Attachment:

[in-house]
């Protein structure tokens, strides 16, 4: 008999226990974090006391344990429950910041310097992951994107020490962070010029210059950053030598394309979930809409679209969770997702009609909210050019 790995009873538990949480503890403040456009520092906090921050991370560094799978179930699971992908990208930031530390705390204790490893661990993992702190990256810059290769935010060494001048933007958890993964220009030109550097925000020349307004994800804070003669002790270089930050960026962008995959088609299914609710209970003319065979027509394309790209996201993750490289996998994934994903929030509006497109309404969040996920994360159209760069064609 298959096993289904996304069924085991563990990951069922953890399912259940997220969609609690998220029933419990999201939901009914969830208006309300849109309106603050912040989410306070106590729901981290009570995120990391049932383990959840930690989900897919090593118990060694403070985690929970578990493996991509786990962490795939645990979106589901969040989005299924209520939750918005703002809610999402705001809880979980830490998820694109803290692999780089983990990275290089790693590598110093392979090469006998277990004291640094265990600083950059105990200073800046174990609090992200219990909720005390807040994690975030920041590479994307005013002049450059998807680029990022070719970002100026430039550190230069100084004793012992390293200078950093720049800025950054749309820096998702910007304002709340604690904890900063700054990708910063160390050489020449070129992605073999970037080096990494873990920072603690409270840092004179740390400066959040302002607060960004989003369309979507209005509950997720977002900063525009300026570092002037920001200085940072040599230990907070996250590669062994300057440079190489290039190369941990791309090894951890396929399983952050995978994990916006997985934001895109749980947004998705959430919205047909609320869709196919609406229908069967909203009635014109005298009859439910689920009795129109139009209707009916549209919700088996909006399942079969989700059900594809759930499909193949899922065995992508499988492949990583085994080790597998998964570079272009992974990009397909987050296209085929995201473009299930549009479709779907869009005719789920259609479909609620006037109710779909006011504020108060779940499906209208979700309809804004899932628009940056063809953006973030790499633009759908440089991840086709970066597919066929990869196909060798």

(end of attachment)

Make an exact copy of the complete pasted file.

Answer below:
[in-house]
């Protein structure tokens, strides 16, 4: 008999226990974090006391344990429950910041310097992951994107020490962070010029210059950053030598394309979930809409679209969770997702009609909210050019 790995009873538990949480503890403040456009520092906090921050991370560094799978179930699971992908990208930031530390705390204790490893661990993992702190990256810059290769935010060494001048933007958890993964220009030109550097925000020349307004994800804070003669002790270089930050960026962008995959088609299914609710209970003319065979027509394309790209996201993750490289996998994934994903929030509006497109309404969040996920994360159209760069064609 298959096993289904996304069924085991563990990951069922953890399912259940997220969609609690998220029933419990999201939901009914969830208006309300849109309106603050912040989410306070106590729901981290009570995120990391049932383990959840930690989900897919090593118990060694403070985690929970578990493996991509786990962490795939645990979106589901969040989005299924209520939750918005703002809610999402705001809880979980830490998820694109803290692999780089983990990275290089790693590598110093392979090469006998277990004291640094265990600083950059105990200073800046174990609090992200219990909720005390807040994690975030920041590479994307005013002049450059998807680029990022070719970002100026430039550190230069100084004793012992390293200078950093720049800025950054749309820096998702910007304002709340604690904890900063700054990708910063160390050489020449070129992605073999970037080096990494873990920072603690409270840092004179740390400066959040302002607060960004989003369309979507209005509950997720977002900063525009300026570092002037920001200085940072040599230990907070996250590669062994300057440079190489290039190369941990791309090894951890396929399983952050995978994990916006997985934001895109749980947004998705959430919205047909609320869709196919609406229908069967909203009635014109005298009859439910689920009795129109139009209707009916549209919700088996909006399942079969989700059900594809759930499909193949899922065995992508499988492949990583085994080790597998998964570079272009992974990009397909987050296209085929995201473009299930549009479709779907869009005719789920259609479909609620006037109710779909006011504020108060779940499906209208979700309809804004899932628009940056063809953006973030790499633009759908440089991840086709970066597919066929990869196909060798």